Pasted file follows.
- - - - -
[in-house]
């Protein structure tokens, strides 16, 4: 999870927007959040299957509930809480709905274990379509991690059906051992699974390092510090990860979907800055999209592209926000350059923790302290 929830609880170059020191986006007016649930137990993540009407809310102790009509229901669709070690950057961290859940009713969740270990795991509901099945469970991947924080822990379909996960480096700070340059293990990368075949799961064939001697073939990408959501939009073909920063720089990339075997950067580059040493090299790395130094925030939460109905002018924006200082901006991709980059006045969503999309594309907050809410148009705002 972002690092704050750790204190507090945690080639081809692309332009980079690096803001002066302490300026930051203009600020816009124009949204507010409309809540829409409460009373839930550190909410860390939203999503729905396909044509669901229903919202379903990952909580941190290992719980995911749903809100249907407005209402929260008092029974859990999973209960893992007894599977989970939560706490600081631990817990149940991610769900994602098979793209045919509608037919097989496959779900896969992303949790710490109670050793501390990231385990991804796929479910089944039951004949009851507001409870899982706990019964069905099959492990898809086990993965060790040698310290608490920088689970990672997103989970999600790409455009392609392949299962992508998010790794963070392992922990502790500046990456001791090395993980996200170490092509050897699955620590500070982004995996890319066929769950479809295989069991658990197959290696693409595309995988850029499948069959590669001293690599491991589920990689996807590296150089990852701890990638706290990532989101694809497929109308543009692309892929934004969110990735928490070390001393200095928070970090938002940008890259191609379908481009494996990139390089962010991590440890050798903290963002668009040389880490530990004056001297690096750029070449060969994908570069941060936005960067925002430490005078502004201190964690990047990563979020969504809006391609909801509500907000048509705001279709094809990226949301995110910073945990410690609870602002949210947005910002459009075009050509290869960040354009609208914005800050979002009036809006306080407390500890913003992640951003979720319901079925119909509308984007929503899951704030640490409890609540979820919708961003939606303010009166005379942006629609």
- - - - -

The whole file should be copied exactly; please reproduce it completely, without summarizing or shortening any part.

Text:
[in-house]
């Protein structure tokens, strides 16, 4: 999870927007959040299957509930809480709905274990379509991690059906051992699974390092510090990860979907800055999209592209926000350059923790302290 929830609880170059020191986006007016649930137990993540009407809310102790009509229901669709070690950057961290859940009713969740270990795991509901099945469970991947924080822990379909996960480096700070340059293990990368075949799961064939001697073939990408959501939009073909920063720089990339075997950067580059040493090299790395130094925030939460109905002018924006200082901006991709980059006045969503999309594309907050809410148009705002 972002690092704050750790204190507090945690080639081809692309332009980079690096803001002066302490300026930051203009600020816009124009949204507010409309809540829409409460009373839930550190909410860390939203999503729905396909044509669901229903919202379903990952909580941190290992719980995911749903809100249907407005209402929260008092029974859990999973209960893992007894599977989970939560706490600081631990817990149940991610769900994602098979793209045919509608037919097989496959779900896969992303949790710490109670050793501390990231385990991804796929479910089944039951004949009851507001409870899982706990019964069905099959492990898809086990993965060790040698310290608490920088689970990672997103989970999600790409455009392609392949299962992508998010790794963070392992922990502790500046990456001791090395993980996200170490092509050897699955620590500070982004995996890319066929769950479809295989069991658990197959290696693409595309995988850029499948069959590669001293690599491991589920990689996807590296150089990852701890990638706290990532989101694809497929109308543009692309892929934004969110990735928490070390001393200095928070970090938002940008890259191609379908481009494996990139390089962010991590440890050798903290963002668009040389880490530990004056001297690096750029070449060969994908570069941060936005960067925002430490005078502004201190964690990047990563979020969504809006391609909801509500907000048509705001279709094809990226949301995110910073945990410690609870602002949210947005910002459009075009050509290869960040354009609208914005800050979002009036809006306080407390500890913003992640951003979720319901079925119909509308984007929503899951704030640490409890609540979820919708961003939606303010009166005379942006629609």